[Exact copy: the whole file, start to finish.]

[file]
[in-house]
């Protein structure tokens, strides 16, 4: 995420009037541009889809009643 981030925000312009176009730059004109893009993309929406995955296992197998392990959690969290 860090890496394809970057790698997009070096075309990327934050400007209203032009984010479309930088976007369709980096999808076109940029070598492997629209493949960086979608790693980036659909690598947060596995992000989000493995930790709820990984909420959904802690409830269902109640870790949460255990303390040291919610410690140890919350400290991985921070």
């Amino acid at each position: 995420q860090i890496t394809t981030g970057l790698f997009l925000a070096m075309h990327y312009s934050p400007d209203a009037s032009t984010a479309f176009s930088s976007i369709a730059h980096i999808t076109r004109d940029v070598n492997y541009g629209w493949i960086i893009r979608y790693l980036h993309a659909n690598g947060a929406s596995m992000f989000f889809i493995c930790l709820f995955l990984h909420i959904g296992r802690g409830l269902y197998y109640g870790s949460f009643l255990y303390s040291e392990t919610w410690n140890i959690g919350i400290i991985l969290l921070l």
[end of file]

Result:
[in-house]
């Protein structure tokens, strides 16, 4: 995420009037541009889809009643 981030925000312009176009730059004109893009993309929406995955296992197998392990959690969290 860090890496394809970057790698997009070096075309990327934050400007209203032009984010479309930088976007369709980096999808076109940029070598492997629209493949960086979608790693980036659909690598947060596995992000989000493995930790709820990984909420959904802690409830269902109640870790949460255990303390040291919610410690140890919350400290991985921070």
């Amino acid at each position: 995420q860090i890496t394809t981030g970057l790698f997009l925000a070096m075309h990327y312009s934050p400007d209203a009037s032009t984010a479309f176009s930088s976007i369709a730059h980096i999808t076109r004109d940029v070598n492997y541009g629209w493949i960086i893009r979608y790693l980036h993309a659909n690598g947060a929406s596995m992000f989000f889809i493995c930790l709820f995955l990984h909420i959904g296992r802690g409830l269902y197998y109640g870790s949460f009643l255990y303390s040291e392990t919610w410690n140890i959690g919350i400290i991985l969290l921070l």